My question is, if ‘it is the place where the anti-hero now resides,’ what is the ‘it’ in this final statement? If it is that ‘world’ you declare to be free of Lex Luthors and Supermen (the world of the reader), why does the ‘anti-hero’ (a term for a fictional construct) now reside here? Is there an implication in your article that a work like ‘Incognito’ comes closer to a state of true mimesis than, say, an average issue of ‘Superman’? Because if so, your invocation of postmodernism becomes problematic in itself.

    I tend to feel that a fictional space, once created, can only ever really make representational claims on itself, which means that ‘Tiny Titans’ has just as much right to the ‘New Millennium’ label as ‘Incognito’ (although it didn’t sell nearly so well). May I humbly suggest the title ‘The Difficulties of Being “Just” Good and Bad in Ed Brubaker’s ‘Incognito’ may have worked better?

    …Or maybe ‘realism’ just doesn’t push my buttons in comics anymore and I just have some…things…to work through. In any case, keep ‘em coming, Forrest, because once again you have provided me with much food for thought and I relish the opportunity to engage with fellow readers who really, really know their stuff.

  2. Ben,

    Thanks for such a thoughtful, and well-reasoned out response. And while I’m not sure I really, really know my stuff… I sure to like to think about these things in the greater context of comics.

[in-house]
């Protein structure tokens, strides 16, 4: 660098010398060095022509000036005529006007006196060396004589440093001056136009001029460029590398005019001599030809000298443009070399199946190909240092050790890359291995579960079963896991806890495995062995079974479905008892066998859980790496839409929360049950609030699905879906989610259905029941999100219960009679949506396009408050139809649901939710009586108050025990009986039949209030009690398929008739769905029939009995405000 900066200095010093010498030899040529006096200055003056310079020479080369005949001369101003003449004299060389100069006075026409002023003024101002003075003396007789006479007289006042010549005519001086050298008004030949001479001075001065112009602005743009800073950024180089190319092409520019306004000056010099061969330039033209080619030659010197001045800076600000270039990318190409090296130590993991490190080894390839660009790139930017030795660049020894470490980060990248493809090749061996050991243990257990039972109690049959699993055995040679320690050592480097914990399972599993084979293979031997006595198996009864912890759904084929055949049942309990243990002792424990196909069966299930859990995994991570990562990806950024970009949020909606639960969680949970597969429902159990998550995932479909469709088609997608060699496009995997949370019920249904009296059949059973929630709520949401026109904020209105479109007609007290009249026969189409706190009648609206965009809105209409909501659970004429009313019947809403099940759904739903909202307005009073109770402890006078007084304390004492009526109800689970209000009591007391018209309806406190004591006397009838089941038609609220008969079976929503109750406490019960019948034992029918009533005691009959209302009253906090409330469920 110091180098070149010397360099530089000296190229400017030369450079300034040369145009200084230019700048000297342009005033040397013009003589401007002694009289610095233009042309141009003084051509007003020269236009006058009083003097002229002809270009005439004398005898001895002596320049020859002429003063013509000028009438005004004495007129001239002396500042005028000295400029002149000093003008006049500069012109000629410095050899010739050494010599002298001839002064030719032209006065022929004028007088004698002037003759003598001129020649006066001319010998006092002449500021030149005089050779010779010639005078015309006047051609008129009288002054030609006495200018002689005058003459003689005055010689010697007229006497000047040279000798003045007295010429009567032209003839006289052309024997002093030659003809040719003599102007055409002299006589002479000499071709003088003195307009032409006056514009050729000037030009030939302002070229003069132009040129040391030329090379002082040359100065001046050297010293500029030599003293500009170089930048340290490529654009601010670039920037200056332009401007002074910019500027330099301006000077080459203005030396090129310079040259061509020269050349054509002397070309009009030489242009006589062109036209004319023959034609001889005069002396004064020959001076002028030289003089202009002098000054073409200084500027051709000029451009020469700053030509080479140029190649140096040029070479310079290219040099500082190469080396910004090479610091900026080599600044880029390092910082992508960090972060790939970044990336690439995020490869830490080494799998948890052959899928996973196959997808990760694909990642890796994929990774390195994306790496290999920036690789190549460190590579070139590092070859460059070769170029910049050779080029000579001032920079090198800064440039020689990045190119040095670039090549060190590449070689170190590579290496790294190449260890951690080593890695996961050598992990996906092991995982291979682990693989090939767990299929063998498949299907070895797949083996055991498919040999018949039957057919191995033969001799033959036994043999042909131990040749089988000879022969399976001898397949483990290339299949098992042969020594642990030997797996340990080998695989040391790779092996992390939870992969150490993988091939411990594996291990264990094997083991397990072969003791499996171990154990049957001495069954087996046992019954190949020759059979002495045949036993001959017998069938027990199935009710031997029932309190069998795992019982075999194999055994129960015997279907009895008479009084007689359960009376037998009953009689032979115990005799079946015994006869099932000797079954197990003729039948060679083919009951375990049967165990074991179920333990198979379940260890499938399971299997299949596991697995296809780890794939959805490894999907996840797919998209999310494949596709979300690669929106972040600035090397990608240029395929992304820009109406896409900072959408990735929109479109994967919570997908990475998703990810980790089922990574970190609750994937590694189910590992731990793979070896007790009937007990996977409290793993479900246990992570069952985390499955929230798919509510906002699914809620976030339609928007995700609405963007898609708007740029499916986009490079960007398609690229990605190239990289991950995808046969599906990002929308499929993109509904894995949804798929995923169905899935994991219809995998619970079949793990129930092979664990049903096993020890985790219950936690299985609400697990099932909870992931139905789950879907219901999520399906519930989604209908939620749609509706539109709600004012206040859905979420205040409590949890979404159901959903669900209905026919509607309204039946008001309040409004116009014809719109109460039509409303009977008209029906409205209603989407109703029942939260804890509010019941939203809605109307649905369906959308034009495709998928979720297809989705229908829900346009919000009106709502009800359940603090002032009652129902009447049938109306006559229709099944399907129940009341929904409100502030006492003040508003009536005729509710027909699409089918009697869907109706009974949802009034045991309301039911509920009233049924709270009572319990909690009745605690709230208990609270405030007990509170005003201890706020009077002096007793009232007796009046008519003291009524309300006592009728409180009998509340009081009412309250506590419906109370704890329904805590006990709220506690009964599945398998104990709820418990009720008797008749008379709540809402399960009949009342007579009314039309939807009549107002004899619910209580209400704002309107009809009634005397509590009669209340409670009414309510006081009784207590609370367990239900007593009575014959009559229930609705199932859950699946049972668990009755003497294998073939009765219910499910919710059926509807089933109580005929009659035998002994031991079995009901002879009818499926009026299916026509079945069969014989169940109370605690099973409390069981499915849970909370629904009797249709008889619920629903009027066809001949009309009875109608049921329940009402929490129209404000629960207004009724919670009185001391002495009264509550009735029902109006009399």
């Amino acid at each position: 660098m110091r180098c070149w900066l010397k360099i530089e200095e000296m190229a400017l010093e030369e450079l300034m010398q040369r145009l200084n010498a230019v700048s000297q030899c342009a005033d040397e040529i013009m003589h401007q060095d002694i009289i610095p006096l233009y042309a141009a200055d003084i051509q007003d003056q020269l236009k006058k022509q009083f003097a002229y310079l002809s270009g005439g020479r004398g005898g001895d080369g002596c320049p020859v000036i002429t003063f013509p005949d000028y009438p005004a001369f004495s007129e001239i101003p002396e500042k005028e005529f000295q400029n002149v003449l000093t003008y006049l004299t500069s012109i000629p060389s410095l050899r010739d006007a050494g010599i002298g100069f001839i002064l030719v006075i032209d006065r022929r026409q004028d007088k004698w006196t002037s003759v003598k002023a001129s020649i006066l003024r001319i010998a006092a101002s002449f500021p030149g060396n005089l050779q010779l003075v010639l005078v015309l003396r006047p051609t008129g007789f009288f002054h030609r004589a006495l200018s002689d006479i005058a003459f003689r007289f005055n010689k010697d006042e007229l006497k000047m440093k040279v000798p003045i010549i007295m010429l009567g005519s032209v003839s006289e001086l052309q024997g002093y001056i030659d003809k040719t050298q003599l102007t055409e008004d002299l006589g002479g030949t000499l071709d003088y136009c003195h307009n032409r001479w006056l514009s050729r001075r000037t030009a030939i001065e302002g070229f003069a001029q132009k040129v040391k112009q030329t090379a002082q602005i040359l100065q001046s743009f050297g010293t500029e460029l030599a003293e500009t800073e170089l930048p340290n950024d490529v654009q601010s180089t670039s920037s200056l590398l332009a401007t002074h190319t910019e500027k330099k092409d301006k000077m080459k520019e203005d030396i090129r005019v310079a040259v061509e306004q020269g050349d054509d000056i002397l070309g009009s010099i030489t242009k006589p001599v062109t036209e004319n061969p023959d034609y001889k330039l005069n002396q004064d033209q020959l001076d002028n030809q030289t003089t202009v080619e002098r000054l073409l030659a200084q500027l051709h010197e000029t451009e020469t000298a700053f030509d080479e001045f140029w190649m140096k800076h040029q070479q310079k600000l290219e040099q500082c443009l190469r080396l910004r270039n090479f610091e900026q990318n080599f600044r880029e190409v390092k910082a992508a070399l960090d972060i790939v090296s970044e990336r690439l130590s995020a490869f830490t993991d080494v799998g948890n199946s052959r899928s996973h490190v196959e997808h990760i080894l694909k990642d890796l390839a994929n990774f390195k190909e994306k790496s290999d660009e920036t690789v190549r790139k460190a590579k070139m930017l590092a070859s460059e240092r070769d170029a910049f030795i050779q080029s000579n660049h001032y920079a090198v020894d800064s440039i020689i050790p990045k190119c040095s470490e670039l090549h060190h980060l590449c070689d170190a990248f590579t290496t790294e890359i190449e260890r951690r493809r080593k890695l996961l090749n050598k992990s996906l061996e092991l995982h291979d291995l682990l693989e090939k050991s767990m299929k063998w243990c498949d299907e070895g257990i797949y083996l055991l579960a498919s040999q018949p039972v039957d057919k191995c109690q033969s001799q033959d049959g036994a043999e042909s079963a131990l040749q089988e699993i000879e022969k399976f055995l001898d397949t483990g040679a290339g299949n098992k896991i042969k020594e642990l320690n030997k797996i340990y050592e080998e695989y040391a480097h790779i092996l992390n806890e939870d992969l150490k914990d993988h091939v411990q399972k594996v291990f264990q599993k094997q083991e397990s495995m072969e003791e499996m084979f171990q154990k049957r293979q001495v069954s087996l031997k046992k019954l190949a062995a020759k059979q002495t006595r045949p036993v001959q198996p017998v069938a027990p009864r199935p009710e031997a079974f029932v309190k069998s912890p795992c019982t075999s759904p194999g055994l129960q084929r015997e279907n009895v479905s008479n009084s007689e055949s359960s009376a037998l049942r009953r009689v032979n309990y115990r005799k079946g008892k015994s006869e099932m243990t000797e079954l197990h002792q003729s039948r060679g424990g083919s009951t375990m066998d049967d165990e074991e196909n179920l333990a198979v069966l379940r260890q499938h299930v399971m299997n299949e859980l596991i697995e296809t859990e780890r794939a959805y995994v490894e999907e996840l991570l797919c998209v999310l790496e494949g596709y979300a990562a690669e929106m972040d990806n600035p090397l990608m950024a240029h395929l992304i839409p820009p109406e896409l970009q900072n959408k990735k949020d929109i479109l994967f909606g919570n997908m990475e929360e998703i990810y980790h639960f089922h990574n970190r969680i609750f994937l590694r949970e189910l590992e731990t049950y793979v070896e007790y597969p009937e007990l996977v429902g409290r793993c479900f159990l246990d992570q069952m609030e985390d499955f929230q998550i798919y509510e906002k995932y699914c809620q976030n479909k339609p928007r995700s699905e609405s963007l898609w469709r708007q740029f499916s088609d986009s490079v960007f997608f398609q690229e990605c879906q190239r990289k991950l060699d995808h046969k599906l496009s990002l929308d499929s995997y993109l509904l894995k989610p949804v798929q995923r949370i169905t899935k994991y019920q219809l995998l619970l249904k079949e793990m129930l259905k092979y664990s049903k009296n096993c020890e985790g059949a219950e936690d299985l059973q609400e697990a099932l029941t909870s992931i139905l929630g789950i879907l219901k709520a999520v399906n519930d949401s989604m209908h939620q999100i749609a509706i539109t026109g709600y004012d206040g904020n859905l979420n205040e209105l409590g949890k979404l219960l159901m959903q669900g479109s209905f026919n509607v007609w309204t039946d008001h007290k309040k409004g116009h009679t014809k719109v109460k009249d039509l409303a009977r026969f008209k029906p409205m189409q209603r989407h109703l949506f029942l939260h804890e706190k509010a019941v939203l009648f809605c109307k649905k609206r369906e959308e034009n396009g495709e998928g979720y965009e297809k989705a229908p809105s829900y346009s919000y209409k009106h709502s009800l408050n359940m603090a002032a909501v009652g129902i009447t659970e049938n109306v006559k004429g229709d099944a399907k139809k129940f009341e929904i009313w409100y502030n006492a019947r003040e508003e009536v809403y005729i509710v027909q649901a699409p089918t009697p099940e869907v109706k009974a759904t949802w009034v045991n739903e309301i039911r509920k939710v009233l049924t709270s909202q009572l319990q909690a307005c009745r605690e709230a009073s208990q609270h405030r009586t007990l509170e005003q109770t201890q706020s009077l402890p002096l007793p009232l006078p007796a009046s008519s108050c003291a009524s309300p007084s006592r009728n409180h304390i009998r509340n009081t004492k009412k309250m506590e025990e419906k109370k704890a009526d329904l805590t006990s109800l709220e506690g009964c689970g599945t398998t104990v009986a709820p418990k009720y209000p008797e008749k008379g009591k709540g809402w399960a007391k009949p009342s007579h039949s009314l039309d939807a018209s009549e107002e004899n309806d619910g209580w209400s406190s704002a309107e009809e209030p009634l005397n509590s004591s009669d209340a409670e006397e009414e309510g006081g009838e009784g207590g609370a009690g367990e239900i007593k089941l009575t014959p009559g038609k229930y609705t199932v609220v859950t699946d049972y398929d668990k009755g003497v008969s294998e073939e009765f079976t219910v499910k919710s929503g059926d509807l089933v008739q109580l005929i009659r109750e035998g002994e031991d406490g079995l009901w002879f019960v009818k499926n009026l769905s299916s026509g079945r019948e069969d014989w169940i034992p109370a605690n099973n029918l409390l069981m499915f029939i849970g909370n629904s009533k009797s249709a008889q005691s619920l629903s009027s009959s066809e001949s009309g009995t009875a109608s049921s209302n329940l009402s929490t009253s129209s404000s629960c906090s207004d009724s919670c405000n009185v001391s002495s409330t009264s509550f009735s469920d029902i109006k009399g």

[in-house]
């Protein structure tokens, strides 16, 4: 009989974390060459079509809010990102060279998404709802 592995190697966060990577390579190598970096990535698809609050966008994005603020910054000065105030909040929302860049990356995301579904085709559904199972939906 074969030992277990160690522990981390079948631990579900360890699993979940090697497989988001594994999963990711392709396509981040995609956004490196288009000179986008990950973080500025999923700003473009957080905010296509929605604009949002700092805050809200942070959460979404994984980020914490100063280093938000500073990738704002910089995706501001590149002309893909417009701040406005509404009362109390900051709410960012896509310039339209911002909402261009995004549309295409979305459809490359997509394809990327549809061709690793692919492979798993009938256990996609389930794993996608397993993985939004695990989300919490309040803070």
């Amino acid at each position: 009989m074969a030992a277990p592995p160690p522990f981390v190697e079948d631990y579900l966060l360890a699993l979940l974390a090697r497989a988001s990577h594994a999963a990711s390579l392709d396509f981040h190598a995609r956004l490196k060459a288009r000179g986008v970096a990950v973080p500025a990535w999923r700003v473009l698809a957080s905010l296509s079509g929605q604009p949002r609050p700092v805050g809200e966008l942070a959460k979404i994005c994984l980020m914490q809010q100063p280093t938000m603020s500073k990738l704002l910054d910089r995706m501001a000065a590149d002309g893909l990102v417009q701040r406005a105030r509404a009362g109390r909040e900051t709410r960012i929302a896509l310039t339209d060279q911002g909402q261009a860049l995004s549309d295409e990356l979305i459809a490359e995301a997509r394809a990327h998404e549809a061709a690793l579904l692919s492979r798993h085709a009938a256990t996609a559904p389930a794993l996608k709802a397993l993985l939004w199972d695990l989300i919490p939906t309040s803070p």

Now, let me address the “it” first, as I *think* it will help respond to your first and second point about ethics, moralities, and “isms” and Luthors and Supermen. When I say “it,” I am essentially referring to the superhero genre–the world where the capes fly, so to speak. My argument here is that the world of the superhero, that is the superhero genre, is no longer so easily defined in black and white terms of clear cut good guys and painfully obvious bad guys. Now, I realize I might be painting with a slightly broad brushstroke here; *some* writers did allow for greater nuance to their characters, and I’m thinking of the Pre-Robin Batman years here in particular. But even then, you’ll notice, he is quickly brought in line with codes of behavior. Will Booker does a nice job of documenting this in what I believe is called “Batman Unmasked.” The Comics Code and the efforts of Wertham best exemplify this rather formalist, codification of behaviors. But with the rise of the Civil Rights period, feminism, and postmodernism, we also see the rise of the anti-hero in much of literature–comics not excluded. Formal boundaries of how good guys looked and behaved were no longer as easy to distinguish from the villains they fought. In essence, the world of the superhero (again, I use world and genre interchangeably here in a broad sense) became muddied and and boundaries were blurred. No longer was the medium subject only to the Superman and Lex Luthors of the world, but it would also include Punishers, Millereque Batmen, and Rorschachs.

    I think this is why I intentionally kept the title more broad in scope because I see this as a phenomenon occurring throughout the genre. HOWEVER, you very correctly point to an example such as Tiny Titans where we’re aren’t really going to see this taking place. It goes to show that the poles are still present where there are good guys who look and act like good guys, and the bad guys look and act like bad guys as well. There is still space for this. No doubt about it. So I’m not trying to show preference for Incognito over the average issue of Superman, as you put it; instead, I’m trying to argue that we need to recognize the average issue of Superman isn’t as average as it used to be because of other entries in the comics field.